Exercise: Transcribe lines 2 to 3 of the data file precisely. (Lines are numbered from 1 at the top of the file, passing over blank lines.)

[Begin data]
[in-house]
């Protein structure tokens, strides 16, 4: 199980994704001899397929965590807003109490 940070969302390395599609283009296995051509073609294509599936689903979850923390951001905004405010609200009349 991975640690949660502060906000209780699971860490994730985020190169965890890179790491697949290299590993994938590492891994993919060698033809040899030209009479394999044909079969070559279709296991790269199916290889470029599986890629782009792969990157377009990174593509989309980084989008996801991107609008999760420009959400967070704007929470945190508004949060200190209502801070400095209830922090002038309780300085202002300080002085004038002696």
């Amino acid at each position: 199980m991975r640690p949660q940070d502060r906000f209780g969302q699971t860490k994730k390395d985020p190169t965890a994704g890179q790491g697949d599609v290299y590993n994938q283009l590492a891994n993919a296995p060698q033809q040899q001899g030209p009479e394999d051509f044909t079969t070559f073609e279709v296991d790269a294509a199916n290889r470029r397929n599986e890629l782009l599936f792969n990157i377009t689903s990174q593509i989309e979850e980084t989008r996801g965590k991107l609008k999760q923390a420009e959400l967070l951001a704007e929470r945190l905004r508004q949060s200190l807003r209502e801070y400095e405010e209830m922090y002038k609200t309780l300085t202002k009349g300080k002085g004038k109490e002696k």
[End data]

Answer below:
């Protein structure tokens, strides 16, 4: 199980994704001899397929965590807003109490 940070969302390395599609283009296995051509073609294509599936689903979850923390951001905004405010609200009349 991975640690949660502060906000209780699971860490994730985020190169965890890179790491697949290299590993994938590492891994993919060698033809040899030209009479394999044909079969070559279709296991790269199916290889470029599986890629782009792969990157377009990174593509989309980084989008996801991107609008999760420009959400967070704007929470945190508004949060200190209502801070400095209830922090002038309780300085202002300080002085004038002696």
């Amino acid at each position: 199980m991975r640690p949660q940070d502060r906000f209780g969302q699971t860490k994730k390395d985020p190169t965890a994704g890179q790491g697949d599609v290299y590993n994938q283009l590492a891994n993919a296995p060698q033809q040899q001899g030209p009479e394999d051509f044909t079969t070559f073609e279709v296991d790269a294509a199916n290889r470029r397929n599986e890629l782009l599936f792969n990157i377009t689903s990174q593509i989309e979850e980084t989008r996801g965590k991107l609008k999760q923390a420009e959400l967070l951001a704007e929470r945190l905004r508004q949060s200190l807003r209502e801070y400095e405010e209830m922090y002038k609200t309780l300085t202002k009349g300080k002085g004038k109490e002696k």